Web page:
Those photographs are lovely.
This is such an intimately personal thing.
First, it depends how you feel about your mother passing. Well, obviously you’ll be profoundly sad. But when my father died there was also a feeling of “relief” — for him and for me. I had been “lucky” to have had the opportunity to say a proper goodbye, so closure wasn’t so difficult to find. When my mother dies, I will certainly feel relieved. I’m not a monster, but sometimes it’s just time. My mother’s mental health has been poor ever since my father died and she’s basically been in mourning for the last nearly 14 years and I think if she could press a button she would. My first pet Cappa suffered so much in the last few days of her life that the decision to have her put to sleep was one of compassion. I was tremendously sad to lose her, but relieved her suffering was over.
Second, it depends how you feel about WDW. You’ve enjoyed trips there with your mother. Would another trip make you feel sad and regretful — guilty even — or would it bring back happy memories? Or distract you from grief in a way that you need to be distracted?
My recent trip to WDW was a big success. I was in a funk and it definitely helped. I needed a break; I needed to get away. It’s a place I can go on my own yet not feel alone or lonely (in part thanks to the lovely people on these forums). It’s a place of fun and excitement and beauty. It’s also an emotionally resonant place.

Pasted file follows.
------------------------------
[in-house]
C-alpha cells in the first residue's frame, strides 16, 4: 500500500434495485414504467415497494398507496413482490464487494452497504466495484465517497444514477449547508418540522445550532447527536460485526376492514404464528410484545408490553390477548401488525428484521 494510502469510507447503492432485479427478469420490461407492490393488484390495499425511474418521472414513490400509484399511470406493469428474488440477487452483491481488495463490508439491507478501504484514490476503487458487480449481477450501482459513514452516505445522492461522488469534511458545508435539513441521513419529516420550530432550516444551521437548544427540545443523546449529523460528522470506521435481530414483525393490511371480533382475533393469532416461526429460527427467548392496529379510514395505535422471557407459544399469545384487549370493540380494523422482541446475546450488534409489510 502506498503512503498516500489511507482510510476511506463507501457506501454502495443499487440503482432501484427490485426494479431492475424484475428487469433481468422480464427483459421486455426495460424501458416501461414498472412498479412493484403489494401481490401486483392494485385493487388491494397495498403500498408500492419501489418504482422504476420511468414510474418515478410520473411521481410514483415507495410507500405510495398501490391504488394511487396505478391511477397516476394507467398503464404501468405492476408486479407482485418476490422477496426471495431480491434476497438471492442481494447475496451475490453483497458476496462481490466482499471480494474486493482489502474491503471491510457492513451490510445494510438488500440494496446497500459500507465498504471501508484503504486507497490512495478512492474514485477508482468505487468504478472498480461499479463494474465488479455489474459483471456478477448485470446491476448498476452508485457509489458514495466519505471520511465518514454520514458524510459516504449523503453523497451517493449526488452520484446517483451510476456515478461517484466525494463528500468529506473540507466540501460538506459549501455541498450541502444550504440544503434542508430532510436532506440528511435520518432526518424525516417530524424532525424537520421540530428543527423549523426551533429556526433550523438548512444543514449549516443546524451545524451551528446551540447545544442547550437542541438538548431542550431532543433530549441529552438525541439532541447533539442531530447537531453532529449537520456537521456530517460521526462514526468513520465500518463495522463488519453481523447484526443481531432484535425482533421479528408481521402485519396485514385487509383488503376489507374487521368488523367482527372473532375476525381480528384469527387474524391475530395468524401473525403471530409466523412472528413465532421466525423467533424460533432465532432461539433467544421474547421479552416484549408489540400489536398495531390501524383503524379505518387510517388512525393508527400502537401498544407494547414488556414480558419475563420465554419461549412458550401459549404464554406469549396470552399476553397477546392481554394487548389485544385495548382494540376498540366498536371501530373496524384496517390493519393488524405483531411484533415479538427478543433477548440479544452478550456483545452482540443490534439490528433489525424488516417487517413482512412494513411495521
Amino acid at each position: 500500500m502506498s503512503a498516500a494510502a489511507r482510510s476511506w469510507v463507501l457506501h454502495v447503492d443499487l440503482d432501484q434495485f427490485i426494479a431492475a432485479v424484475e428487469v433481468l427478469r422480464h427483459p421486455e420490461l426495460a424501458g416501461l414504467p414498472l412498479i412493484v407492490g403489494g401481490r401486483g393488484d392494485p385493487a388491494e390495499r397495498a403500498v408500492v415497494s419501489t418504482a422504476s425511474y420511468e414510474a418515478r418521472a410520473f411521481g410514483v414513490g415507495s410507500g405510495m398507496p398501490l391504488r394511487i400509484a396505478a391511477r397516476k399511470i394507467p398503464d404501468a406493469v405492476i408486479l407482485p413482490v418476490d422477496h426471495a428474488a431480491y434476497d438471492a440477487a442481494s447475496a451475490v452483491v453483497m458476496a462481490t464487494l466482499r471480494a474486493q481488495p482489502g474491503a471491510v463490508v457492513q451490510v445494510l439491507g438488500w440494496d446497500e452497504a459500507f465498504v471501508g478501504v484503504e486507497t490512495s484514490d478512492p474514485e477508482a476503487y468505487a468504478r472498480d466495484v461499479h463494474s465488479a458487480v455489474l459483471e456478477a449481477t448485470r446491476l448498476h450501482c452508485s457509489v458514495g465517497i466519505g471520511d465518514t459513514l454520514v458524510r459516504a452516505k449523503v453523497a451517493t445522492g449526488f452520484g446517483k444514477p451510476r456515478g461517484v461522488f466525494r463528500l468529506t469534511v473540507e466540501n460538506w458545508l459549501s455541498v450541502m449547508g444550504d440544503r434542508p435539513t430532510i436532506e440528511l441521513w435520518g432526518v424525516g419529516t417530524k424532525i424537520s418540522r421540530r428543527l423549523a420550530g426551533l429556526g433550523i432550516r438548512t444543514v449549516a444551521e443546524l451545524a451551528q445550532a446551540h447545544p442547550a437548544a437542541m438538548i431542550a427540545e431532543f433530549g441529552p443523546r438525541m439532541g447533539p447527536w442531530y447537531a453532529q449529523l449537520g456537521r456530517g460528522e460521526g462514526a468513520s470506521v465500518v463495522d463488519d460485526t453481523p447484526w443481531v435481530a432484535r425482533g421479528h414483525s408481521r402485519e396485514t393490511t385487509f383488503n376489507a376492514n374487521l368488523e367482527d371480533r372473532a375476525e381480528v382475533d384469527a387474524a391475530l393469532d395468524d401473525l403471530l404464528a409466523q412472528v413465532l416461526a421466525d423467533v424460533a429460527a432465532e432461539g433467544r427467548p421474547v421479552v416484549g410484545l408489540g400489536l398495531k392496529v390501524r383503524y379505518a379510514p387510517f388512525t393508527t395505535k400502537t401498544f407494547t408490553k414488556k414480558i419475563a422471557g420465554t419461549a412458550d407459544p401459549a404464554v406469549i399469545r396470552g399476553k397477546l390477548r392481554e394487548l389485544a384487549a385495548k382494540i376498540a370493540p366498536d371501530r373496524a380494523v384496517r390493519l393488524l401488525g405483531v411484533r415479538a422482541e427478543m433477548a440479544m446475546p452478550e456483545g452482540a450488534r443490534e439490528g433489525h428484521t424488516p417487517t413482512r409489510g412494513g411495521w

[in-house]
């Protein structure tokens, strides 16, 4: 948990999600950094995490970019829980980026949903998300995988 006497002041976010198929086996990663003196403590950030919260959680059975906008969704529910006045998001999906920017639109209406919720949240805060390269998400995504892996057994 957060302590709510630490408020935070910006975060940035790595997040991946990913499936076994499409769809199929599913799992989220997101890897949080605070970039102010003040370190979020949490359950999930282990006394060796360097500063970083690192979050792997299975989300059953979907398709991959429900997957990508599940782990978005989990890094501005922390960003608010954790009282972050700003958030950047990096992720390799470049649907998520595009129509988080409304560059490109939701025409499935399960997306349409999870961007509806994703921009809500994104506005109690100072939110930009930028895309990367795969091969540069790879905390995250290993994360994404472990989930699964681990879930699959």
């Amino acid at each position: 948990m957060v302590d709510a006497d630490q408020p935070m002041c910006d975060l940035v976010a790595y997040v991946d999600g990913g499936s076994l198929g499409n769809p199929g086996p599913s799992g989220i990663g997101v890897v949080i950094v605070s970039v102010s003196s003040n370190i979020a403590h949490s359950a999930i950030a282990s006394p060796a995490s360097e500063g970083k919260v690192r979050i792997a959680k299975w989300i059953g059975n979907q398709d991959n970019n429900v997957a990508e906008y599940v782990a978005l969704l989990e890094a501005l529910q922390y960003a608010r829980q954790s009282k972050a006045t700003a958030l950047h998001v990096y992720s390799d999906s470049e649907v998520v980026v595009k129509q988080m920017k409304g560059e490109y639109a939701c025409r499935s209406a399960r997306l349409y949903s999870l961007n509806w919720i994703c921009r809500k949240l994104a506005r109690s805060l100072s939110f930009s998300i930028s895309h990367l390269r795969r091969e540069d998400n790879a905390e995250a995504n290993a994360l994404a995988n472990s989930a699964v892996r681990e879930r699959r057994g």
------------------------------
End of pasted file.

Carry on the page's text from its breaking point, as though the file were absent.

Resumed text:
There was a concern that maybe it would make me feel worse. It did not. (Though, being brutally honest, I think this is partly because I’ve so repressed my own emotions that I’m to some extent dissociated. I remember going to Disneyland Paris at Christmas many years ago and being intensely sad and tearful that I was alone at such a happy time for others. Nothing remotely similar happened like that this year.)
Two memories stand out when my father died.
The first response I got was from a friend who sent me a jpg of a flower. The file name was “for wolfie” (a nickname back then). It really touched me.
The second memory was my thought that as my father had just died I was entitled to do whatever I wanted and no-one was entitled to say anything about it.
Perhaps that is the main point here. Losing a parent is universal, yet unique to each of us. Do whatever feels right at the time. If ever there’s a time when you’re entitled to do whatever you want, it is then. If going to WDW will give you comfort then go. I think it might. (Even if there are moments of sadness during the trip, that is a necessary part of the grieving process. And perhaps WDW is a better place to feel that sadness — tinged with happy memories — than being at home, with all its mundanity and sameness.)